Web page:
The WCS team is currently analyzing high-tech maps produced by the satellite, which orbited the zoo last Wednesday, Nov. 10th. So far, everything from giraffes to Thomson's gazelles have been spotted with startling clarity. If the technology proves accurate, WCS is hopeful that it can be used to monitor endangered wildlife populations that live in hard-to-reach locations.
Dr. Eric Sanderson, a WCS landscape ecologist who is managing the study said, "Imagine being able to monitor a herd of elephants in the Serengeti, or a flock of endangered flamingos in Bolivia, from a lab in New York. This technology may allow us to do just that." "This experiment is another powerful example of how WCS can use its world-class zoos in New York City to help save wildlife living half a world away," said Richard L. Lattis, General Director of WCS's zoos and aquarium.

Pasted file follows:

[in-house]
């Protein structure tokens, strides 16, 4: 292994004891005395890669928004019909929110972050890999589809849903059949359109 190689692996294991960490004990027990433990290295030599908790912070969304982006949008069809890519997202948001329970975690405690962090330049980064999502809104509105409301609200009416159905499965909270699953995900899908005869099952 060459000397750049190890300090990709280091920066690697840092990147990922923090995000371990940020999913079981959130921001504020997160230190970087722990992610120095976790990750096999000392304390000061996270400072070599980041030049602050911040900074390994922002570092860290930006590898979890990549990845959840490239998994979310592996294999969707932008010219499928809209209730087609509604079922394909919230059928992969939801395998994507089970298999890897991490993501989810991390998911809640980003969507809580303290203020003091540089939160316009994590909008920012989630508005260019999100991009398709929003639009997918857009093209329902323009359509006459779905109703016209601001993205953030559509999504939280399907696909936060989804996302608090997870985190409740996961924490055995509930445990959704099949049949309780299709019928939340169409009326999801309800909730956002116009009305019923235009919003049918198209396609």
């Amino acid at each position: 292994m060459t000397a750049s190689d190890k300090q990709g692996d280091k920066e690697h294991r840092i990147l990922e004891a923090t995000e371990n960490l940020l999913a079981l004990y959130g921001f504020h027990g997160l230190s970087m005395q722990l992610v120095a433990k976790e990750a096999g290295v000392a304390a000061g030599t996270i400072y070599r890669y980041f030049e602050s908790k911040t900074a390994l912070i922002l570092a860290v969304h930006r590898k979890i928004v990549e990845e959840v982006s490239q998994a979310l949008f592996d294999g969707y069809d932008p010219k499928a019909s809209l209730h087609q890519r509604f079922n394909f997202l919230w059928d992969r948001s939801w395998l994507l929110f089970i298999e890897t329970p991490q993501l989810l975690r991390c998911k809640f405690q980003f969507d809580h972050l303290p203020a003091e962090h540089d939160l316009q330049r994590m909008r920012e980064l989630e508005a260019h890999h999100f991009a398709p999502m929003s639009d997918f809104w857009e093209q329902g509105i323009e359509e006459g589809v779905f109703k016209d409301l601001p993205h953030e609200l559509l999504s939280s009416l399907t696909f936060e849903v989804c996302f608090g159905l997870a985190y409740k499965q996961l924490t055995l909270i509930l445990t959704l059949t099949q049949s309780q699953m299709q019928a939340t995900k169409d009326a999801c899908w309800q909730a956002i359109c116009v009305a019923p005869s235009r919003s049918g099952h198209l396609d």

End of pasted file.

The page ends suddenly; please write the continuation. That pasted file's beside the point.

The satellite, called Quickbird, is owned by DigitalGlobe, a private company. WCS plans to use similar imagery to count wildlife in exotic locations, including elephants and giraffes in Tanzania, flamingos in South America, and elk, bison and antelope in Wyoming. WCS scientists will analyze those images as well to compare counts of wildlife living in other wild places. The project was funded in part by a grant from NASA.
According to members of Dr. Sanderson's team, the detail of the images taken from so far away has been particularly impressive. "We're counting individual gazelles in the zoo's African Plains exhibit from a satellite